Monday, May 9, 2016

FEATURED AUTHOR: ANDREA KANE

The Murder That Never Was Banner


ABOUT THE BOOK


Given the opportunity, would you assume someone else's identity and leave your old life behind? A serendipitous crossing of paths between Lisa Barnes, a down-on-her-luck job seeker, and Julie Forman, a personal trainer to an Olympic hopeful, forever changes the course of both women's lives. One winds up dead and the other finds herself a fugitive, hiding behind one lie after another as a cold-blooded killer methodically hunts her. Desperately trying to stay alive, the terrified woman enlists the help of Forensic Instincts, a rogue investigative team that clandestinely operates in the gray area between legal and illegal. Safeguarding their client's deception, Forensic Instincts digs into dangerous territory as they try to find out who's after their client and why. Meanwhile, bodies are piling up in Chicago, New Jersey, and Vermont as a megalomaniacal genius will stop at nothing to eradicate anyone who threatens the success of his medical breakthrough. With an unhinged client and a monstrous criminal enterprise as its adversary, Forensic Instincts is forced into uncharted territory to protect their client and save one of their own from becoming the next corpse. Forensic Instincts is an unorthodox, criminal investigative team that carefully navigates the fine line between legal and illegal. The team consists of a behaviorist, a former Navy SEAL, a techo-wiz, an intuitive, a pickpocket, a retired FBI agent, and a human scent evidence dog."








INTERVIEW WITH ANDREA KANE


Andrea, how did you get started writing?

I don’t think I ever officially started writing. I’ve been telling stories in my head since I was two, and acting them out with my stuffed animals since the same time. The stories were always about family and friends, and the adventures they shared. Two-year-old stories grew with me, and I began writing them down as soon as I was able. I loved keeping journals and diaries, and I entered (and actually won!) a writing contest when I was in my early teens. All this time, I was a voracious reader, and sometimes I’d find myself thinking, “I’d do this a little differently.  What if . . .?” That reaction got stronger as I became an adult and so did the books I was reading. And finally came the inevitable: “I want to try this myself. I have so many stories inside me that I want to share.” So I did. I’m very fortunate to do what I love every day, and to receive such wonderful feedback from my readers.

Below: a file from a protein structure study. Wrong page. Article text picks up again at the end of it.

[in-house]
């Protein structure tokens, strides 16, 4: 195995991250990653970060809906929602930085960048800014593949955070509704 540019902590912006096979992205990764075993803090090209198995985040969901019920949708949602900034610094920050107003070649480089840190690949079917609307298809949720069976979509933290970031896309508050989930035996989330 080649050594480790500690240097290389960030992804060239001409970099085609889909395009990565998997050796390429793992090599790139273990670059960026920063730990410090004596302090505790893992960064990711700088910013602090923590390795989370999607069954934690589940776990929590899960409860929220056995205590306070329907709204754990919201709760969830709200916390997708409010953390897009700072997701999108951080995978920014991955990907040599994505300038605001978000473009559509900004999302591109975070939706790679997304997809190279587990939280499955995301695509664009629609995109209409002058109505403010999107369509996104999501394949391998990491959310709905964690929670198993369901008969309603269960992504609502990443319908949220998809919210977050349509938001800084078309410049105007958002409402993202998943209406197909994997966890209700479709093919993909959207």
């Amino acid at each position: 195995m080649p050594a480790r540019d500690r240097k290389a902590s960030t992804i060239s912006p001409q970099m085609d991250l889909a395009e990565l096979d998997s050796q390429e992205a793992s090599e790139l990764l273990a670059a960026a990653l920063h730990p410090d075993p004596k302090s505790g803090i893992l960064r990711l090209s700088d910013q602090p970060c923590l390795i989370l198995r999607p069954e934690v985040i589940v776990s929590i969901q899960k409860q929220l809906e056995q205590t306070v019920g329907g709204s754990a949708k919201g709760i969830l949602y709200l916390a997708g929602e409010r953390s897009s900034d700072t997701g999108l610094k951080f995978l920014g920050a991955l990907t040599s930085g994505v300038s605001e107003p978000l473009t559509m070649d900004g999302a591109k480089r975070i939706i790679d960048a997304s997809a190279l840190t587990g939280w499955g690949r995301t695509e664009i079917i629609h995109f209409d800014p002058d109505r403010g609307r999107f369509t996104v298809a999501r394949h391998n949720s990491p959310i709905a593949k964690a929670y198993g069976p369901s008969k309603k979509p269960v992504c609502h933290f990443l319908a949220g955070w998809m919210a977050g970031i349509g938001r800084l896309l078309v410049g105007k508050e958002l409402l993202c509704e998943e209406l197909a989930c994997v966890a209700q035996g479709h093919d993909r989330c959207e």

What's your favorite thing about the writing process?
That indescribable feeling when I get a scene just right and I feel it in my gut. It’s like my birthday and Christmas all rolled into one!

What do you think is hardest aspect of writing a book?
For me, it’s getting just the right balance of suspense and character development. I must write strong, memorable characters—characters my readers can relate to and either love or hate. On the flip side, establishing a powerful storyline with escalating suspense is what makes a great thriller. The balance is delicate, and extremely difficult to pull off. I don’t stop until I do.


What do you think makes a good story?
For the psychological suspense thrillers that I write, it starts with a great “what if?” From there, it requires characters you care about (or detest) that draw you in, whether they’re the protagonists or the antagonists. Next you need a super-compelling storyline filled with twists, turns, and believable red herrings. The goal is to take those strong characters you’ve connected with on a circuitous journey that keeps the reader glued to the pages. It’s a great recipe. But, now that I’ve shared it with you, let me conclude with the most crucial part: It’s unbearably difficult to do all this!!


What do you know now that you wish you knew then?

I wish I’d known how many creative blows (like rejection, editing, and negative reviews) comes along with this career, and how to better cope with them. This is a tough business (and, yes, despite the creative process, publishing is a business), and when you’re a sensitive person, as most writers are, it’s hard to handle the negatives. But what I’ve learned is that, while you must toughen your skin, you do grow from those negatives (some of which are positives in disguise, like editorial work), and, ultimately, they often lead to some great successes. So don’t succumb to the negative; embrace the positive. It’s a crucial part of a career in writing, and one I wish I’d known from the start.

Is writing your dream job?